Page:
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A question to check whether my confusion is correctly removed: how would axiom schema of replacement and specification be written in second-order?

By the way, I know that second-order logic is not reducible to first-order logic, and those matters are irrelevant to this question. Just provide me how these axiom schema would be written as second-order and I would really, really appreciate.

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up vote 2 down vote accepted

The replacement axiom as second-order would be something like this:

$$\begin{align} \forall F\forall p_1\ldots\forall p_n\forall A(&\forall x(x\in A\rightarrow\exists y(F(x,y,p_1,\ldots,p_n)\land\forall z(F(x,z,p_1,\ldots,p_n)\rightarrow z=y))\rightarrow\\ &\exists B\forall u(u\in B\leftrightarrow\exists v(v\in A\land F(v,u))) \end{align}$$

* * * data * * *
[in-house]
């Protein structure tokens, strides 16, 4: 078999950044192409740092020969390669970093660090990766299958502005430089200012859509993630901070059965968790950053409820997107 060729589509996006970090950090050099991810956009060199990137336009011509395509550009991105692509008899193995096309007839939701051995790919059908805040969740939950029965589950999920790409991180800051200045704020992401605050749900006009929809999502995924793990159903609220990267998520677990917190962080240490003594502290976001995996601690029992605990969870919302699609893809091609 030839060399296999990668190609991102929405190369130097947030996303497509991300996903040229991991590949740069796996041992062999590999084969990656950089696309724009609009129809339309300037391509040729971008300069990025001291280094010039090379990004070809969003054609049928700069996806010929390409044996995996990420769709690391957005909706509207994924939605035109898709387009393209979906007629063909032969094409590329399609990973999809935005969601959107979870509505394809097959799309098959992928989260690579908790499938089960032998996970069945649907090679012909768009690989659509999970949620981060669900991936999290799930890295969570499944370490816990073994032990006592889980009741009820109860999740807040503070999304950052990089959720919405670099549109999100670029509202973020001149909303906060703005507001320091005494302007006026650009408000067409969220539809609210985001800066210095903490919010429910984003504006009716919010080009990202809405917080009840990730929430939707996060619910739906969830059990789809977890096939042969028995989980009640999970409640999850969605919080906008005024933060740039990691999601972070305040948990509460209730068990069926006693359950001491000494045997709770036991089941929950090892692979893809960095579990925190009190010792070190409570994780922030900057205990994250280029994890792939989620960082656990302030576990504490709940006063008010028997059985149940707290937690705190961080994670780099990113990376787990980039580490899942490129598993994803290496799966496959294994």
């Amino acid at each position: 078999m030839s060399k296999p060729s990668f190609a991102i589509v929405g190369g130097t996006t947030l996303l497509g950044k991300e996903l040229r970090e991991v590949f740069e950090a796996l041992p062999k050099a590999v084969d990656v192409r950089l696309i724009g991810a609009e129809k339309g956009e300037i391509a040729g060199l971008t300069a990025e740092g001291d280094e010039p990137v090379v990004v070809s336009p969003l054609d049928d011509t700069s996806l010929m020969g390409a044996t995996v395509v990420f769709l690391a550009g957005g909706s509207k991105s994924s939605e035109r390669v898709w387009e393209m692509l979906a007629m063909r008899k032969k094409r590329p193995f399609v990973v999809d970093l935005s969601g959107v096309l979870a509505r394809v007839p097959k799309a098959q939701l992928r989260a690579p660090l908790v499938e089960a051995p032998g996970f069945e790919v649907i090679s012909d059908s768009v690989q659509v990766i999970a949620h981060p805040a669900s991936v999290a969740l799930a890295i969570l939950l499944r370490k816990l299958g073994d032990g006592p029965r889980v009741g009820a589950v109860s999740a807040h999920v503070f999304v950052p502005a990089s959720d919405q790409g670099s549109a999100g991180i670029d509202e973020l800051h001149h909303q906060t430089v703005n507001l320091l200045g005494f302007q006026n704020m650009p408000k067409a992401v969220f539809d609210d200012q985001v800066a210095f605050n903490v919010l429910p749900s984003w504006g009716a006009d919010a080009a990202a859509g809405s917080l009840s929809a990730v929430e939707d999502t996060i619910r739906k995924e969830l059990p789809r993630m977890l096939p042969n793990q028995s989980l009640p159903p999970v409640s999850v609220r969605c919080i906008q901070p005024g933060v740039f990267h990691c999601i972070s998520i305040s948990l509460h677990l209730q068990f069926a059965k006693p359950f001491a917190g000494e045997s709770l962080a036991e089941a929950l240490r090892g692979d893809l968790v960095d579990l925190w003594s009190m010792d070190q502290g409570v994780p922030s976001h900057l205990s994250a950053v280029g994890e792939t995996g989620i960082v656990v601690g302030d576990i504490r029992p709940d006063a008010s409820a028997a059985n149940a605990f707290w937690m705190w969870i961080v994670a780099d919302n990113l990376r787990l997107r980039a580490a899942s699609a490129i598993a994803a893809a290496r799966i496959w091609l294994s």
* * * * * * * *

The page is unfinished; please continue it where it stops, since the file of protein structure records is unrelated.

We say that for every $F$ which defines a function (up to parameters $p_i$'s) on a set $A$, there is a set $B$ which is the image of $A$ under the function $F$ (with the parameters $p_i$).

The difference between the first-order schema and second-order axiom is that $F$ quantifies over all classes, even those not defined by a formula. The result is that we have a single axiom, instead of "a lot of them".

Note however, that second-order relies on the notion of a set to be well-defined so doing second-order set theory is a bit... awkward because usually define sets as objects in a universe of set theory, and this causes a bit of circularity.

This is somewhat similar to the difference between first-order and second-order induction in Peano Axioms, you can read some about this in here: Axiom schema and the definition of natural numbers

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Thanks, Asaf. Now my confusion is all cleared :) – user32751 Jun 3 '12 at 10:21

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